The learning of the troubled 787 Dreamliner program that included overly aggressive global sourcing and too much value-chain dependence on suppliers has led to a strategy of more in-house sourcing by extracting considerable cost, labor and productivity concessions. Strategic sourcing and procurement executives would recognize this as hardball negotiations similar to what occurred in automotive supply chains in the not too distant past. The result in the automotive sector was a near collapse of the supplier ecosystem as suppliers suffered the burdens of the cost and technology development savings of OEM’s.
In the wake of this strategy remains a deeply divided labor union, a collection of U.S. states who had to scramble to put together and pass concessions that now are passing memory, and a more troubled group of strategic suppliers who once again can sense a my way or the highway collaboration model.
The new generation 777 promises even more technological breakthroughs and aircraft innovation yet the supply chain strategy thus far has been labor, overhead and cost component led. The question of how successful these tactics ultimately will be is certainly the topic of many future conversations formal and informal.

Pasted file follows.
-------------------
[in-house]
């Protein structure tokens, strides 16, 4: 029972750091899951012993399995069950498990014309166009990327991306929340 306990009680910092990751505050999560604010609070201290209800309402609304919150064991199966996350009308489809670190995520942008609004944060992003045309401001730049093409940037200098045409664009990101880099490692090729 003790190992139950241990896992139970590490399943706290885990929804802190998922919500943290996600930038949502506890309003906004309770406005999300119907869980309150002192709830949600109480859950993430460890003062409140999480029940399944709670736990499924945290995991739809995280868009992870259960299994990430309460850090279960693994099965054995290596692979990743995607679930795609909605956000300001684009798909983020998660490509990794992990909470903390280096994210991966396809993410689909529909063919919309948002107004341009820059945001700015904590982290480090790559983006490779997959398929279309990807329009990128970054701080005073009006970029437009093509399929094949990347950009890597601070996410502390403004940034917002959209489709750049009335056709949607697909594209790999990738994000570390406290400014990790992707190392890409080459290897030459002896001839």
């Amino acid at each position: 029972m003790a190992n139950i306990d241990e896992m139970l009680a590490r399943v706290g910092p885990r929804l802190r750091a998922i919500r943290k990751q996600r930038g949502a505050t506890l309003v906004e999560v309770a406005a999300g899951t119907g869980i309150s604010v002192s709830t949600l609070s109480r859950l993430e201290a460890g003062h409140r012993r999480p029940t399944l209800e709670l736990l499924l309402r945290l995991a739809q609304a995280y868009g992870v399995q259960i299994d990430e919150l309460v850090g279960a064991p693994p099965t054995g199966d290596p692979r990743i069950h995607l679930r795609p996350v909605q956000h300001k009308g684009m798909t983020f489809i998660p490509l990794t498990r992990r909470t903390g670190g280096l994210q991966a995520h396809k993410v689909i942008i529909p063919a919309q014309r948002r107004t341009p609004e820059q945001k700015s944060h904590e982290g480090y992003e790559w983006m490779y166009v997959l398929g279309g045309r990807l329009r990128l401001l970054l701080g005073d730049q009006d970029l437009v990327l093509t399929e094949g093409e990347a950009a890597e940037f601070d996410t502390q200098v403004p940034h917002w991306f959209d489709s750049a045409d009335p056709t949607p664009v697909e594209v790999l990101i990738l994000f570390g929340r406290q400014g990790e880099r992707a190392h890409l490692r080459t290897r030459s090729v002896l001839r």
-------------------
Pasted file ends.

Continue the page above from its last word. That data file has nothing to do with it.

This is collaboration of the Boeing style and many months will unfold before we as a B2B and supply chain community can ascertain whether it leads to ultimate 777x program success for the company. Suffice that the Boeing 777x value-chain tactics initiated in early 2014 will be the guidepost in the many months to come.
Once a year, just before the start of the New Year, the Ferrari Consulting and Research Group and the Supply Chain Matters Blog provide our series of predictions for the coming year. These predictions are provided in the spirit of advising supply chain organizations in setting management agenda for the year ahead, as well as helping our readers and clients to prepare their supply chain management teams in establishing programs, initiatives and educational agendas for the upcoming New Year.
In Part One of this series, we unveiled the methodology and complete listing of our 2014 predictions.
Part Two in this series summarized Prediction One related on what to expect in the global economy and Prediction Two, what to expect in procurement costs.